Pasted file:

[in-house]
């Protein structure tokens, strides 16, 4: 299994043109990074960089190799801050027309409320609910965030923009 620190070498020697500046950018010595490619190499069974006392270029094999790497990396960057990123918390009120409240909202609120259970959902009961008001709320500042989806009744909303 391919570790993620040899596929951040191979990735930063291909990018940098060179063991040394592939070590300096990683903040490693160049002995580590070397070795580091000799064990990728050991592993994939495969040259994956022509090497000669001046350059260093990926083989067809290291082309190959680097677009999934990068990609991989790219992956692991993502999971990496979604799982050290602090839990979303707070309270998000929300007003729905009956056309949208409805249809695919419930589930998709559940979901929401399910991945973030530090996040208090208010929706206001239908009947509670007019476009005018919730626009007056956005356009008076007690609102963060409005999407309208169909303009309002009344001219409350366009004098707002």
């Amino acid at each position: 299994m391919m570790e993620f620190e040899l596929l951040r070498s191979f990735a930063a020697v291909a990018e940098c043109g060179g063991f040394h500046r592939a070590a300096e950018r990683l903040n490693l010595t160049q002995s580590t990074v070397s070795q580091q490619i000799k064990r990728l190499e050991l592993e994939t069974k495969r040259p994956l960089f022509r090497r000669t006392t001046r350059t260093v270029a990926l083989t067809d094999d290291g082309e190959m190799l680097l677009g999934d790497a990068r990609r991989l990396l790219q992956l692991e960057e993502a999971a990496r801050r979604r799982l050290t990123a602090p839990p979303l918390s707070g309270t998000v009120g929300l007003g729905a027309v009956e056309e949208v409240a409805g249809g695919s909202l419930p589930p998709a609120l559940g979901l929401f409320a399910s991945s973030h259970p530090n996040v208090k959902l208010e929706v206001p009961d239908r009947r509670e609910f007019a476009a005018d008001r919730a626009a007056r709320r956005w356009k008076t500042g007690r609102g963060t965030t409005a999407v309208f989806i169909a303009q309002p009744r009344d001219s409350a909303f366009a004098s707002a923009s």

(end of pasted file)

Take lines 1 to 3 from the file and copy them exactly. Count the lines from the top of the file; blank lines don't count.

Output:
[in-house]
């Protein structure tokens, strides 16, 4: 299994043109990074960089190799801050027309409320609910965030923009 620190070498020697500046950018010595490619190499069974006392270029094999790497990396960057990123918390009120409240909202609120259970959902009961008001709320500042989806009744909303 391919570790993620040899596929951040191979990735930063291909990018940098060179063991040394592939070590300096990683903040490693160049002995580590070397070795580091000799064990990728050991592993994939495969040259994956022509090497000669001046350059260093990926083989067809290291082309190959680097677009999934990068990609991989790219992956692991993502999971990496979604799982050290602090839990979303707070309270998000929300007003729905009956056309949208409805249809695919419930589930998709559940979901929401399910991945973030530090996040208090208010929706206001239908009947509670007019476009005018919730626009007056956005356009008076007690609102963060409005999407309208169909303009309002009344001219409350366009004098707002």
């Amino acid at each position: 299994m391919m570790e993620f620190e040899l596929l951040r070498s191979f990735a930063a020697v291909a990018e940098c043109g060179g063991f040394h500046r592939a070590a300096e950018r990683l903040n490693l010595t160049q002995s580590t990074v070397s070795q580091q490619i000799k064990r990728l190499e050991l592993e994939t069974k495969r040259p994956l960089f022509r090497r000669t006392t001046r350059t260093v270029a990926l083989t067809d094999d290291g082309e190959m190799l680097l677009g999934d790497a990068r990609r991989l990396l790219q992956l692991e960057e993502a999971a990496r801050r979604r799982l050290t990123a602090p839990p979303l918390s707070g309270t998000v009120g929300l007003g729905a027309v009956e056309e949208v409240a409805g249809g695919s909202l419930p589930p998709a609120l559940g979901l929401f409320a399910s991945s973030h259970p530090n996040v208090k959902l208010e929706v206001p009961d239908r009947r509670e609910f007019a476009a005018d008001r919730a626009a007056r709320r956005w356009k008076t500042g007690r609102g963060t965030t409005a999407v309208f989806i169909a303009q309002p009744r009344d001219s409350a909303f366009a004098s707002a923009s």